China to impose virus testing on Lunar New Year travelers, cases rising
China plans to impose strict COVID testing requirements during the Lunar New Year holiday season, when tens of millions of people are expected to travel, as it battles the worst wave of new infections since March 2020.
Millions of residents in Hebei province surrounding Beijing, the northeastern Jilin province and Heilongjiang have been put into lockdown in recent weeks amid what is the worst wave of new infections since March 2020.
Authorities are asking people to stay home during the Lunar New Year holidays in February as part of the efforts to prevent another debilitating outbreak.
A total of 144 new cases were reported on Jan. 20, the National Health Commission said on Thursday, matching the total reported on Jan. 14 and marking the highest number of daily infections since March 1. This still remains a fraction of what China saw during the height of the outbreak in January-February 2020, however.
Of the 126 new local infections, Heilongjiang accounted for 68 while Jilin reported 33. Hebei, which had so far seen the biggest spike in cases this month, reported 20 new cases, and Beijing reported two cases.
The number of new asymptomatic cases, which China does not classify as confirmed infections, rose to 113 from 58 a day earlier.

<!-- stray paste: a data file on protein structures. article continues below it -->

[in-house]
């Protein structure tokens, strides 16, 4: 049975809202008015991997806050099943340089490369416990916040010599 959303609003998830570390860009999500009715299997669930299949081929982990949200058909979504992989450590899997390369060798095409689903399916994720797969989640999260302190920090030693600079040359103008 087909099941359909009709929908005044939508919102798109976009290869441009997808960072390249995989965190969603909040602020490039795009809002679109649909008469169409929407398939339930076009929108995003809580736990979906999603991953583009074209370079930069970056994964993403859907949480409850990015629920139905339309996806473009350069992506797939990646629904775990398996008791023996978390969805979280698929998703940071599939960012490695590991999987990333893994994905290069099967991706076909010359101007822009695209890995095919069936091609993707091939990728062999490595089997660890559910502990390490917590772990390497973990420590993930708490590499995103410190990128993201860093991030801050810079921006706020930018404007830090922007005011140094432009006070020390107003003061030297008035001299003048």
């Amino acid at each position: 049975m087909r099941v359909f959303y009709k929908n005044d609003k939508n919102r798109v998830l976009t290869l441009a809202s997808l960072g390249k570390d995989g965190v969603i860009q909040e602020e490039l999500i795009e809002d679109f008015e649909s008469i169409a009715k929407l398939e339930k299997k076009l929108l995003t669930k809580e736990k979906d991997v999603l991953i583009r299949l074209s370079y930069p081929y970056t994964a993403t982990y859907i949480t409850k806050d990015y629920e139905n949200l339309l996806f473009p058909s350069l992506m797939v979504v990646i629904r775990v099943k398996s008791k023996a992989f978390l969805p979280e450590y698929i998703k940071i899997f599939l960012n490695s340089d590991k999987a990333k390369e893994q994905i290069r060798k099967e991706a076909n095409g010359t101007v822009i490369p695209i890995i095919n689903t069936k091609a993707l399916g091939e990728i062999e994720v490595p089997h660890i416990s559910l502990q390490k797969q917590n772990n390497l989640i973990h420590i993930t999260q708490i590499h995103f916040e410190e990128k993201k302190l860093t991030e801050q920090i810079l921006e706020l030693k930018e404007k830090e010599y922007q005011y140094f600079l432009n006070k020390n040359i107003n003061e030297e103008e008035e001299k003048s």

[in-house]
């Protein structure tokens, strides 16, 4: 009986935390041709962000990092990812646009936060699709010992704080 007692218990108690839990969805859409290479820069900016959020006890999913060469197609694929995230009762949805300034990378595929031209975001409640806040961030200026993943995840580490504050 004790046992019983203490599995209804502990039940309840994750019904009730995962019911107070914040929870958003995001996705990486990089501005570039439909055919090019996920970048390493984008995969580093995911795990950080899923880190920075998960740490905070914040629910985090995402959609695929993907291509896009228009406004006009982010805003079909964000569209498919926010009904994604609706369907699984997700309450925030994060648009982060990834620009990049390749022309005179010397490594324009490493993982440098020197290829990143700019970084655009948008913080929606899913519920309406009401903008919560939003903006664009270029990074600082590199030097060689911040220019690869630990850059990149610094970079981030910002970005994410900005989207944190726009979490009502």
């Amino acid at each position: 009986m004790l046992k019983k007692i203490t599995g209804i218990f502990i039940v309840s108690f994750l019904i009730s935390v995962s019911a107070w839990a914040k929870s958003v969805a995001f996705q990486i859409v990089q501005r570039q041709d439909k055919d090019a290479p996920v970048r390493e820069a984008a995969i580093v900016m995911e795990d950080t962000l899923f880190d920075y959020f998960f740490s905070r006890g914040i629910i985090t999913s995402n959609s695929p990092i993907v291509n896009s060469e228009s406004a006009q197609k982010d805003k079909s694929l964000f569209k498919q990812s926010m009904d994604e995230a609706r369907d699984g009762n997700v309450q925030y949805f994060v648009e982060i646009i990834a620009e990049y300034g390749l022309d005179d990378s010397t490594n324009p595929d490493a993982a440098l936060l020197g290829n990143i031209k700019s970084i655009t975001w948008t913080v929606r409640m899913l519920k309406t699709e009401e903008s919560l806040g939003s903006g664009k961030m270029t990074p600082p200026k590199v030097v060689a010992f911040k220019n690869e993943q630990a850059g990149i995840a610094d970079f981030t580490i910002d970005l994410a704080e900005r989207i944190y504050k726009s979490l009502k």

In a notice posted online, China's National Health Commission said people returning to rural areas from other provinces over the Lunar New Year period would have to produce a negative COVID-19 test taken within seven days.
A majority of China's 280 million rural migrant workers usually travel home to their villages at this time of year.
Those that work with imported cold chain products, or quarantine facility workers, among other groups, would also have to produce a test, even if they remained in the same province, said the notice.
Rural areas' epidemic control, as well as infections spread via imported frozen goods, have been blamed by officials as weak links partially responsible for the current outbreaks.
An announcement from an NHC official during a Wednesday news conference had suggested everyone returning home would have to take a test. Official media Xinhua then published an article urging officials to clarify details "as soon as possible."
The total number of confirmed COVID-19 cases in mainland China now stands at 88,701, while the death toll remained unchanged at 4,635.